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Myla Goldberg's 'Bee Season' is a US bestseller; it won rave reviews across the states from Time Magazine to the New York Times. What starts out as a story about a girl who discovers a talent for spelling grows into a sweeping tale of family breakdown, mental illness, and four people searching for something to give a greater meaning to humble existence. Published in Ireland in March, this potent debut pulls you softly into a world of obsession; it's a world that is difficult to leave behind once the final page has been turned.

Eleven-year-old Eliza Naumann has never been top of the class, not like her older brother Aaron, but everything changes when she wins her class spelling bee and is propelled into the world of county and national finals. Her win also makes her the new centre of her father's attention. Saul, a Jewish scholar and cantor, realises that Eliza's relationship with words and letters goes beyond mere memorising of spellings. He decides that the future he had planned for his son will be more suited to his daughter and he begins to introduce her to the writing of Abraham Abulafia, a 13th Century Kabbalist who described the route from letters to God, through the achievement of mystical states.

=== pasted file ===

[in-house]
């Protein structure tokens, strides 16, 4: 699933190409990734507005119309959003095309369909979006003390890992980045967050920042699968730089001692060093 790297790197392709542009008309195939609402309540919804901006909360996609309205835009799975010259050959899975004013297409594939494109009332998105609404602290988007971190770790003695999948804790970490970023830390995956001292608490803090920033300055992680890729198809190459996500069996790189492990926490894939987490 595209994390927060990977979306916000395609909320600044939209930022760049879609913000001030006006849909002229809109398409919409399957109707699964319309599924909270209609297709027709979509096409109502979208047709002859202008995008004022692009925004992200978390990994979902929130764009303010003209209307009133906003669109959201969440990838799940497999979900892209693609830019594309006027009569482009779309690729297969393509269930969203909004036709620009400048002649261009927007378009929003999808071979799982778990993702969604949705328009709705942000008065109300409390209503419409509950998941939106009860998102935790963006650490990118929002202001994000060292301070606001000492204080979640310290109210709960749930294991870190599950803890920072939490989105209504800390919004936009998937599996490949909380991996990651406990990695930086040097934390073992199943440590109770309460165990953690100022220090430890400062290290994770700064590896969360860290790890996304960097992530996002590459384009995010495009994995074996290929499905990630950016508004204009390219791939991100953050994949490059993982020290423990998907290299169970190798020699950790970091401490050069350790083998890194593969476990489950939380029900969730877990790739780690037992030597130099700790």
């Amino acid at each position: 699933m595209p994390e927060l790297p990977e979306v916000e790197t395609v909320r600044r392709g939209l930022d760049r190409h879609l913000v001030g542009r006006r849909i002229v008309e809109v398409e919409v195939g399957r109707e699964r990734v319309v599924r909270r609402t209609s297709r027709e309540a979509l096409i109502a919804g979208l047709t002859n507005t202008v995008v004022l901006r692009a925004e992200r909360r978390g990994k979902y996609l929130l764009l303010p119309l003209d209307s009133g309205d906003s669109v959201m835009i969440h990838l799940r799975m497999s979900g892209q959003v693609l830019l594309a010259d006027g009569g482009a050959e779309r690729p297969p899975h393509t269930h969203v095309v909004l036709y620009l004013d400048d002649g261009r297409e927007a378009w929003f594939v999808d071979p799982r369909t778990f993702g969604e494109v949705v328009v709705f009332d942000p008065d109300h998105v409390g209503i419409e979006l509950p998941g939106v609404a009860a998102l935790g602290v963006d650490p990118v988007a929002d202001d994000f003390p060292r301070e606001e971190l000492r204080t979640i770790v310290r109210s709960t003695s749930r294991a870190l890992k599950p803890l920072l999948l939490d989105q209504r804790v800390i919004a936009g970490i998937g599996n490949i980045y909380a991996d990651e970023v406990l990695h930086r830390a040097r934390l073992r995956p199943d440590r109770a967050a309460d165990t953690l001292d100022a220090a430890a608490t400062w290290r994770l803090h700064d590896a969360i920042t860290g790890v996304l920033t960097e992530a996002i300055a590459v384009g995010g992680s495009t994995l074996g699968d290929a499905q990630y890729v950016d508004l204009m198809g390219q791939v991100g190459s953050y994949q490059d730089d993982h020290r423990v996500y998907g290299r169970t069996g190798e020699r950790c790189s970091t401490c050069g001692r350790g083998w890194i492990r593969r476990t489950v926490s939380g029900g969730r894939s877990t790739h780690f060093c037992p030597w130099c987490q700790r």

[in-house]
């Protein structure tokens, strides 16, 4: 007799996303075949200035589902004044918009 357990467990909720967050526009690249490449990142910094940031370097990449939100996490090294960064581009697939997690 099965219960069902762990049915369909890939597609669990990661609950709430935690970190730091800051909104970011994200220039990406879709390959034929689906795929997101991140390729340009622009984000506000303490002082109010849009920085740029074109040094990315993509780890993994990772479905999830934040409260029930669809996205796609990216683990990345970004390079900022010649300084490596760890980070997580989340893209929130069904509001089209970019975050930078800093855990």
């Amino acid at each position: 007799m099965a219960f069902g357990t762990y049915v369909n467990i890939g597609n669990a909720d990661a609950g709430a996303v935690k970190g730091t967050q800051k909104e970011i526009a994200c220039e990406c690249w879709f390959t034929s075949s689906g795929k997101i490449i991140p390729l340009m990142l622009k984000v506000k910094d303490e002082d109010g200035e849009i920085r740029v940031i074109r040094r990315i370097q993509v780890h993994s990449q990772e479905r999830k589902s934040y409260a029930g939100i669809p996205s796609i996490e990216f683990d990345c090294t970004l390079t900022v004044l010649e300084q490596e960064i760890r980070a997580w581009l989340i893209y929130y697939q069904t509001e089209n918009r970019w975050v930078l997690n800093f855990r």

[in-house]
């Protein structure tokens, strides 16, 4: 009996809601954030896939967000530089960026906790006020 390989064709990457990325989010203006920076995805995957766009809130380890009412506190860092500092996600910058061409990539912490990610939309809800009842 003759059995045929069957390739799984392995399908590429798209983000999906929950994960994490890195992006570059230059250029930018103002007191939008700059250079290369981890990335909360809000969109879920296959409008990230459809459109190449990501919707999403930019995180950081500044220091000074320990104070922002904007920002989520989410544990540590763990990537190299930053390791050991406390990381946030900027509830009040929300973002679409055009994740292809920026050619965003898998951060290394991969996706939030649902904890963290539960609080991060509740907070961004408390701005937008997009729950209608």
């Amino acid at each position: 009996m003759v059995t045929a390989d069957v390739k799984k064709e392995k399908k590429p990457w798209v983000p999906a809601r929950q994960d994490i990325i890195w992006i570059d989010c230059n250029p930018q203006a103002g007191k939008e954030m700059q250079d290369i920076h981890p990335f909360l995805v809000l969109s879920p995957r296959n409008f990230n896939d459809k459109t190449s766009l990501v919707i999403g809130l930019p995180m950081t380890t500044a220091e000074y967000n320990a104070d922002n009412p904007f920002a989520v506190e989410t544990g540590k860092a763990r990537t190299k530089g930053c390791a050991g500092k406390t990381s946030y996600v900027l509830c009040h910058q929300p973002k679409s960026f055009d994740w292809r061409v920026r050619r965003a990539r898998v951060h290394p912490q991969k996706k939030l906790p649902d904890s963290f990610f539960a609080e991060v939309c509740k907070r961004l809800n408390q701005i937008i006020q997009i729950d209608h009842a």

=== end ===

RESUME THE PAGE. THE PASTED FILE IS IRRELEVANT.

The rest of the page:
As Eliza and Saul practice together Aaron turns to a local Hare Krishna group in his search for acceptance. It's hard to imagine how four people living in one house can block each other out to such an extent, but as Aaron begins a secret life with the Hare Krishnas we discover that Miriam, Saul's wife and Aaron and Eliza's mother, has a dangerous secret life of her own.

It's not a page-turner in the traditional sense of the word but the heady mixture of compelling characters and intriguing themes, along with the sheer quality of the language, makes it absolutely mesmerising. You will not want to put this book down and it will stay with you long after you have.

Cristín Leach

Myla Goldberg talks about "Bee Season" here.